MANY foreigners, including those from China, are willing to work as guest relations officers (GROs) before seeking other jobs in order to get permanent resident status or citizenship in Malaysia.
In a Berita Harian report, an unnamed source said the foreigners were doing “whatever they could” to remain here including using a study visa to enter Malaysia.
“These Chinese tourists or illegal immigrants do not look very different from the local Chinese which makes it difficult to track them down.
“The only way the authorities can identify them is to find out if they can speak fluent Bahasa Malaysia or English. Then, they can check the validity of their visas,” he said.
He added that there were foreigners who tried to obtain PR status after staying in the country for some time, after which they worked at getting a citizenship.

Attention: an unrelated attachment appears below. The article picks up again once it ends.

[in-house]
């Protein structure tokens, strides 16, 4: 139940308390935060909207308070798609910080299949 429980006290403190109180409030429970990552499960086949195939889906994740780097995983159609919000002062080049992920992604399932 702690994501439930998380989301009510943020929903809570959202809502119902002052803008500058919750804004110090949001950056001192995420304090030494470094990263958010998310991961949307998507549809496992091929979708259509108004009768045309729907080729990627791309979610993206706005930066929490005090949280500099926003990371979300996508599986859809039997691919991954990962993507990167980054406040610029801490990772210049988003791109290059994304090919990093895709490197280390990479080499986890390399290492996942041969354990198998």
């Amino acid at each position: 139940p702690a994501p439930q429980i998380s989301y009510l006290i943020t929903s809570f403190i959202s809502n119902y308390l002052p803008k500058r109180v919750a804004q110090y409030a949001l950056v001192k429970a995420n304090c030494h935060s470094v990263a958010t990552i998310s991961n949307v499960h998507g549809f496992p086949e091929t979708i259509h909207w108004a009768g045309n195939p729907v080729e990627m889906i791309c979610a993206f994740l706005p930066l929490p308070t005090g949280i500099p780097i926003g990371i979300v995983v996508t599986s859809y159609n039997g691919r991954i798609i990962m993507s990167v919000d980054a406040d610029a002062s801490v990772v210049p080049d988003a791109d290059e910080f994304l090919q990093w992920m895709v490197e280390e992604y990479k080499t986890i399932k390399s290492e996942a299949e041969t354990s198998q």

He also said there were allegations that these foreigners were marrying locals to ease the process of obtaining a PR or citizenship.
In another report in Utusan Melayu, it stated that former students of religious schools were allowed to work in private companies as they fulfil similar criteria as their national school counterparts.
Malaysian Employers Federation (MEF) executive chairman Shamsudin Bardan said employers would not assess them on which schools they attended but on their English proficiency and academic records.
He said the students were fortunate as these companies were liberal in selecting potential employees based on Sijil Pelajaran Malaysia (SPM) results and presentation.
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